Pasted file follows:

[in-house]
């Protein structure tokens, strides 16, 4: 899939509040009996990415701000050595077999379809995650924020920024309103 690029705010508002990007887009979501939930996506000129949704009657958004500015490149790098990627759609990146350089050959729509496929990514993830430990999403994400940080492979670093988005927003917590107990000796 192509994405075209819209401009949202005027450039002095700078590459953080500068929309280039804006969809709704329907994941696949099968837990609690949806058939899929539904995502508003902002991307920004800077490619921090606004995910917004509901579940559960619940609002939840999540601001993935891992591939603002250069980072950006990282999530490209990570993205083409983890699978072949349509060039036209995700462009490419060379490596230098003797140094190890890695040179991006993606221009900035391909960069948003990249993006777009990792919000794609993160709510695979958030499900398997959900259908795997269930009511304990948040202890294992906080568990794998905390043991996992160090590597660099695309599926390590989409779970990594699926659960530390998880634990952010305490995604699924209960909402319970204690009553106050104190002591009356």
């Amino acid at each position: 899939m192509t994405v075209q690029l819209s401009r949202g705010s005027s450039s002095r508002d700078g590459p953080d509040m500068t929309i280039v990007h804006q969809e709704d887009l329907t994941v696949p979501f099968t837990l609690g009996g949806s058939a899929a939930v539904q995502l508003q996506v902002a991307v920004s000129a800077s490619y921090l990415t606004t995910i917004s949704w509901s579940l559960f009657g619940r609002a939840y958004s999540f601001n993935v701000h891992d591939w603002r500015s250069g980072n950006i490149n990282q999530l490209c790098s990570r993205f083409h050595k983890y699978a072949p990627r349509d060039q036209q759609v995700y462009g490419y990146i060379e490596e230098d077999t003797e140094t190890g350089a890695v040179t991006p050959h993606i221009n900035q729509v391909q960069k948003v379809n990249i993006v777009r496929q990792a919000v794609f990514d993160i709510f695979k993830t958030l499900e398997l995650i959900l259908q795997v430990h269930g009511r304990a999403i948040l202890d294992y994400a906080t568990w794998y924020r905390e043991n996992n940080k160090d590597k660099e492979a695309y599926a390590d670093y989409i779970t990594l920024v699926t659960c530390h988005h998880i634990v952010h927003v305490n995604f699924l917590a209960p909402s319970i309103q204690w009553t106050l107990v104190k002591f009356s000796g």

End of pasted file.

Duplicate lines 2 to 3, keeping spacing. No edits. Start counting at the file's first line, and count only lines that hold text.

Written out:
């Protein structure tokens, strides 16, 4: 899939509040009996990415701000050595077999379809995650924020920024309103 690029705010508002990007887009979501939930996506000129949704009657958004500015490149790098990627759609990146350089050959729509496929990514993830430990999403994400940080492979670093988005927003917590107990000796 192509994405075209819209401009949202005027450039002095700078590459953080500068929309280039804006969809709704329907994941696949099968837990609690949806058939899929539904995502508003902002991307920004800077490619921090606004995910917004509901579940559960619940609002939840999540601001993935891992591939603002250069980072950006990282999530490209990570993205083409983890699978072949349509060039036209995700462009490419060379490596230098003797140094190890890695040179991006993606221009900035391909960069948003990249993006777009990792919000794609993160709510695979958030499900398997959900259908795997269930009511304990948040202890294992906080568990794998905390043991996992160090590597660099695309599926390590989409779970990594699926659960530390998880634990952010305490995604699924209960909402319970204690009553106050104190002591009356």
């Amino acid at each position: 899939m192509t994405v075209q690029l819209s401009r949202g705010s005027s450039s002095r508002d700078g590459p953080d509040m500068t929309i280039v990007h804006q969809e709704d887009l329907t994941v696949p979501f099968t837990l609690g009996g949806s058939a899929a939930v539904q995502l508003q996506v902002a991307v920004s000129a800077s490619y921090l990415t606004t995910i917004s949704w509901s579940l559960f009657g619940r609002a939840y958004s999540f601001n993935v701000h891992d591939w603002r500015s250069g980072n950006i490149n990282q999530l490209c790098s990570r993205f083409h050595k983890y699978a072949p990627r349509d060039q036209q759609v995700y462009g490419y990146i060379e490596e230098d077999t003797e140094t190890g350089a890695v040179t991006p050959h993606i221009n900035q729509v391909q960069k948003v379809n990249i993006v777009r496929q990792a919000v794609f990514d993160i709510f695979k993830t958030l499900e398997l995650i959900l259908q795997v430990h269930g009511r304990a999403i948040l202890d294992y994400a906080t568990w794998y924020r905390e043991n996992n940080k160090d590597k660099e492979a695309y599926a390590d670093y989409i779970t990594l920024v699926t659960c530390h988005h998880i634990v952010h927003v305490n995604f699924l917590a209960p909402s319970i309103q204690w009553t106050l107990v104190k002591f009356s000796g």